BMW iNEXT

You’ve probably seen the BMW iNEXT Concept already. It’s the odd looking all-electric crossover with fully autonomous capability and a rear bench seat that has some sort of touch panel built into it. It’s odd, it’s futuristic and it was almost universally panned by our readers for its styling and just overall existence. While we aren’t as down on it as many of you readers are, it’s still not a loved car. However, it will be an important one, as it will bring electrification and autonomy together for BMW and provide a huge glimpse into the future. The iNEXT is said to go into production in 2021.

BMW X1 plug-in hybrid

BMW iX1

This is the beginning of the cars we don’t know much about, as they’re too far off into the future. Some of the info is based on previous What we do know is that, after the debut of the iX3, BMW will begin working on a smaller electric crossover, dubbed the iX1. Though, don’t expect it to debut before 2025.

BMW 5 Series EV

In addition to the ‘i’ branded models, BMW could also be offering electrified versions of its usual nameplates. The BMW 5 Series is likely to get an electric model of its own with the next generation of 5er, after the current G30. Though, we currently have no information on what sort of electric powertrain it could have, if it will have a dual-motor all-wheel drive variant or what sort of battery/range it will have. We just know that BMW is thinking about using its fifth-generation architecture to make one, especially considering the success of the 530e plug-in hybrid.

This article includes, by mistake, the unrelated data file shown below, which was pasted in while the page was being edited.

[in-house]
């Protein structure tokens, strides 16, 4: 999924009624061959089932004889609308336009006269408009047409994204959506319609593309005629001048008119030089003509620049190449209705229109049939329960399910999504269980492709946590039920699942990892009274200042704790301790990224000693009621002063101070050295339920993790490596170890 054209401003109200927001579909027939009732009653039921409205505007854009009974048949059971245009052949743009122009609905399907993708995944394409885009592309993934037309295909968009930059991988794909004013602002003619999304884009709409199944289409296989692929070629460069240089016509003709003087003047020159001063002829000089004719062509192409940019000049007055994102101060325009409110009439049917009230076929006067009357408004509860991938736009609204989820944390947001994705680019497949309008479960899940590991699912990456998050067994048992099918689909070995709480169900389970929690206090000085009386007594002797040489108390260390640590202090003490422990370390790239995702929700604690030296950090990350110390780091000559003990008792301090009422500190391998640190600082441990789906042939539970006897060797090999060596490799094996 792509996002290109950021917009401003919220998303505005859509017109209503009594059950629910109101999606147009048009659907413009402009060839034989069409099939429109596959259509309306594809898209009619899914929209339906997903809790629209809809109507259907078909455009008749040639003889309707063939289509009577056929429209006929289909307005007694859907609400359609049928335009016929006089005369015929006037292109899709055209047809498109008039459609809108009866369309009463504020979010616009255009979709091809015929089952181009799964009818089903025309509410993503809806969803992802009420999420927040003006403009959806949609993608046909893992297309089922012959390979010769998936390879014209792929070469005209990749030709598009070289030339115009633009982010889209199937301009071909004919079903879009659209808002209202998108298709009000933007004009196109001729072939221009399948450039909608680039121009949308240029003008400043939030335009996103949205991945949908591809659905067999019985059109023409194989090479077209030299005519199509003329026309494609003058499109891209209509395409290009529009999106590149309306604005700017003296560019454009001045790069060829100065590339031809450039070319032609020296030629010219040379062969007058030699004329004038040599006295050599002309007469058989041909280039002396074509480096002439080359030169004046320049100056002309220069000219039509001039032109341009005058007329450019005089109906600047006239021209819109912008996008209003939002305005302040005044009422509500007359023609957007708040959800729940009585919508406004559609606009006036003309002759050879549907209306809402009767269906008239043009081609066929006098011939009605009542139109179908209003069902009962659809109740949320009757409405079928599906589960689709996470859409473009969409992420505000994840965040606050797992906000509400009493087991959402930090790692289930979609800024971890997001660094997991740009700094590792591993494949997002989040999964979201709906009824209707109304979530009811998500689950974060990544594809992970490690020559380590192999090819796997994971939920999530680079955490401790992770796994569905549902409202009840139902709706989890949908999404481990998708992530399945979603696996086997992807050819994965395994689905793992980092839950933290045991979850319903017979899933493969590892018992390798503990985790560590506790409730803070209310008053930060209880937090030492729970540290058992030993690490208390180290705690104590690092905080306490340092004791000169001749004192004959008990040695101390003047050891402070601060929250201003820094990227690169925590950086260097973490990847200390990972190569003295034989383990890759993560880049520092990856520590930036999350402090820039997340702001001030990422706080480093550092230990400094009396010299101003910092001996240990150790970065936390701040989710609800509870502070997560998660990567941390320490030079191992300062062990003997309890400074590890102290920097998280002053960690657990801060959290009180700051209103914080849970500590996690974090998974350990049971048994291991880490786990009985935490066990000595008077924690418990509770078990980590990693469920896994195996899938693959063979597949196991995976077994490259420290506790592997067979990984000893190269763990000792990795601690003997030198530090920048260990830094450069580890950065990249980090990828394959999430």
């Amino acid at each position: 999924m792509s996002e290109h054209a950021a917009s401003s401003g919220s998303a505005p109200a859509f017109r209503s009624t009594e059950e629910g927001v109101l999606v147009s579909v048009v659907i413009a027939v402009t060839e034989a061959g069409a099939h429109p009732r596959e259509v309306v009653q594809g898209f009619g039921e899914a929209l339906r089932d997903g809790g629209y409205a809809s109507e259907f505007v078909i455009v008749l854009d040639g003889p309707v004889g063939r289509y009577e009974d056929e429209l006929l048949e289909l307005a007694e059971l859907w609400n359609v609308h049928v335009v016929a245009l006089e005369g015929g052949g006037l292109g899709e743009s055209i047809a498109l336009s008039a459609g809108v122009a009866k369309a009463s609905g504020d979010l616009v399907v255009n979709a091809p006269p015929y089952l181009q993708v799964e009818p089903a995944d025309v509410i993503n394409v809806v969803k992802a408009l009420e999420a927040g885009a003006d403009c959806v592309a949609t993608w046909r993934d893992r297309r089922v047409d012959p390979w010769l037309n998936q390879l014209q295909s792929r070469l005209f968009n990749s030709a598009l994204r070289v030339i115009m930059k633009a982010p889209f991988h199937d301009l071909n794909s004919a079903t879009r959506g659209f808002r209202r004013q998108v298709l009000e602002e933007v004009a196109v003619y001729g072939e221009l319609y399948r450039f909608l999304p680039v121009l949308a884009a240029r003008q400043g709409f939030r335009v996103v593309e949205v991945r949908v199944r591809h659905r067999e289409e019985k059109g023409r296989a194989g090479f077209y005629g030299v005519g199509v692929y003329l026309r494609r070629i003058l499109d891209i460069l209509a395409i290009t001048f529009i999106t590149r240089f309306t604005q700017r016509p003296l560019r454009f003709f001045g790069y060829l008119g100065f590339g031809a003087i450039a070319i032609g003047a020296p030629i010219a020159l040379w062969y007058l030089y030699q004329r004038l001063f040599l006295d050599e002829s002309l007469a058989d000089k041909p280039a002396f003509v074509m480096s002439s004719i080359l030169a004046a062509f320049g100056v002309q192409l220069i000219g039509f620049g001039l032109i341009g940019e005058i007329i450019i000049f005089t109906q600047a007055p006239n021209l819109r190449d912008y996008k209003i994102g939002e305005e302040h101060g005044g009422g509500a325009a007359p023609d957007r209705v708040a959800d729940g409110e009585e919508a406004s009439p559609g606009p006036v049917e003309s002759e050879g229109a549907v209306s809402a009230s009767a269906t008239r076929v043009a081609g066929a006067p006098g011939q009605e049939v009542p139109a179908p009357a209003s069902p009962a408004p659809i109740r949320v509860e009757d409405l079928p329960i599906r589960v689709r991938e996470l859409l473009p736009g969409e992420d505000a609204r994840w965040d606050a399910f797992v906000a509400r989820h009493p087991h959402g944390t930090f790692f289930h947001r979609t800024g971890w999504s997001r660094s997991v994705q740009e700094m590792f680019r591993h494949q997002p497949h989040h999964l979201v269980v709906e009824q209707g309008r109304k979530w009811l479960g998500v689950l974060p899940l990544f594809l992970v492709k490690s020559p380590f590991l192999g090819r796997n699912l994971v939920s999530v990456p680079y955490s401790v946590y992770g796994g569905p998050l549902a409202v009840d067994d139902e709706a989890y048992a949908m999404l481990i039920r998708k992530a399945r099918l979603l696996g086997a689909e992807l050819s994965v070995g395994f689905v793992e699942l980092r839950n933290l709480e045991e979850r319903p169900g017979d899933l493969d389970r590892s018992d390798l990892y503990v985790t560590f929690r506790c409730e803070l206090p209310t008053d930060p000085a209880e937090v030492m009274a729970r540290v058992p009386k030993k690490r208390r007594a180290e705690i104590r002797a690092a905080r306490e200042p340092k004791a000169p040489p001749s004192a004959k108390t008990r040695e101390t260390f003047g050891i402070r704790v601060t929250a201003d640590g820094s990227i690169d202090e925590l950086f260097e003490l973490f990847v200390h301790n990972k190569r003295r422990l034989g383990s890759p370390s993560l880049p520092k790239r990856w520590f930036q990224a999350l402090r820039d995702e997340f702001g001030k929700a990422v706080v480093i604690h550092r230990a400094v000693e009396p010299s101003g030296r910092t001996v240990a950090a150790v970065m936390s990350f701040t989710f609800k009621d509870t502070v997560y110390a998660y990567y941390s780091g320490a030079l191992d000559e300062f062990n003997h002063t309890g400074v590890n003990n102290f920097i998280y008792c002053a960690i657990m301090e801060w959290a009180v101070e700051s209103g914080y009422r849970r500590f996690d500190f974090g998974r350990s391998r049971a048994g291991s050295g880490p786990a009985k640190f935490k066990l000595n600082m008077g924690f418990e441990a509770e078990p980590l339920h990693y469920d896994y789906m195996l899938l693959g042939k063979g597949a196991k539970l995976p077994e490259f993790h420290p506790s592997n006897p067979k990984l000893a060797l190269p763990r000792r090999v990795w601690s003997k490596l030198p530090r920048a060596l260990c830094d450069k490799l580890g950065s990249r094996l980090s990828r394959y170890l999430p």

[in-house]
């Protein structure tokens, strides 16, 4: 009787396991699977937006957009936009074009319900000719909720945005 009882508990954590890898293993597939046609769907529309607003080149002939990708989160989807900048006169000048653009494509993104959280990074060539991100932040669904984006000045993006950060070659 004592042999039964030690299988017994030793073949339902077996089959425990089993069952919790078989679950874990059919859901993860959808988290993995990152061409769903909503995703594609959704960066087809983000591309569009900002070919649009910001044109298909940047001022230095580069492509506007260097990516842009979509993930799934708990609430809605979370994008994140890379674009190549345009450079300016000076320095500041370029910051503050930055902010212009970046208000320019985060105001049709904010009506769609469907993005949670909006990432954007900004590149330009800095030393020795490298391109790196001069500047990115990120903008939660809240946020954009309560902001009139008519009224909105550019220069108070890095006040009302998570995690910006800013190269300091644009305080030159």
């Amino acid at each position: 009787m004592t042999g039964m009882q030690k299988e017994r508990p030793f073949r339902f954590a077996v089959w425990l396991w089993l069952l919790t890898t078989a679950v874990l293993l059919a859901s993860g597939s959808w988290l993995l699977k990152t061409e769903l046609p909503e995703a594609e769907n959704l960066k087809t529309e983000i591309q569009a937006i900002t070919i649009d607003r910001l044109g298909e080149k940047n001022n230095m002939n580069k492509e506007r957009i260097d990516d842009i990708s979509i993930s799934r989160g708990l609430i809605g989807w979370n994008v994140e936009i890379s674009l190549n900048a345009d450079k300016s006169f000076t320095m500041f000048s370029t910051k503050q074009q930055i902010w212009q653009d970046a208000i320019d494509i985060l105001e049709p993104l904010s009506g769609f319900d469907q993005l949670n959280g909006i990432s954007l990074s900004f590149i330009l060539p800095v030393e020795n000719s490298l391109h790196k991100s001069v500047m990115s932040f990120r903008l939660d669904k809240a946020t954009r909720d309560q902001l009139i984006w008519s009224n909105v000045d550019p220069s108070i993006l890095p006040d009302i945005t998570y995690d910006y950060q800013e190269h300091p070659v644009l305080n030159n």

BMW 7 Series EV

Much like the 5 Series EV, we don’t know much about the upcoming 7 Series EV. The only thing we know is that a pure BEV 7 Series will make sense and it’s likely on the planning board. It would also come with the next generation of 7 Series, like the 5er, so don’t expect a pure electric G11 7er. This future EV 7 Series will likely be made to take on the high-end luxury electric vehicles, like the Tesla Model S and whatever else might debut by 2025.

Rumored…For Now

BMW’s latest generation of scalable electric architecture is designed to accommodate all types of electric and hybrid vehicles, and will feature higher-density battery cells and scalable battery packages, with more configurations than before. There’s also the ability to easily change the electric motor or powertrain, depending on the vehicle. It gives BMW the flexibility to make electric or hybrid versions of virtually any car and do so efficiently and effectively.

So with that in mind, it’s natural to assume that the BMW Product Management bosses are looking across the entire lineup. There is still room to electrify more models, from the 6 Series GT to the 8 Series (even though BMW shut down the possibility of an 8 Series electric), and some X cars, so it will all come down to the business case and profit margins.

The MINI brand is also going through a restructuring process. The once hip brand needs to reinvent itself in order to survive in a world full of SUVs and trucks, so one way to attract new customers to the brand is to create a new class of compact, electric vehicles that are not only cool looking, but also emission-free and affordable.

EVs are best for urban city dwellers and so are MINIs. So why not combine the two ideas while also keeping MINI on the cutting edge. Plus, as previously mentioned, the MINI brand fits electrification perfectly, with that instant electric torque adding to its cars’ zippiness.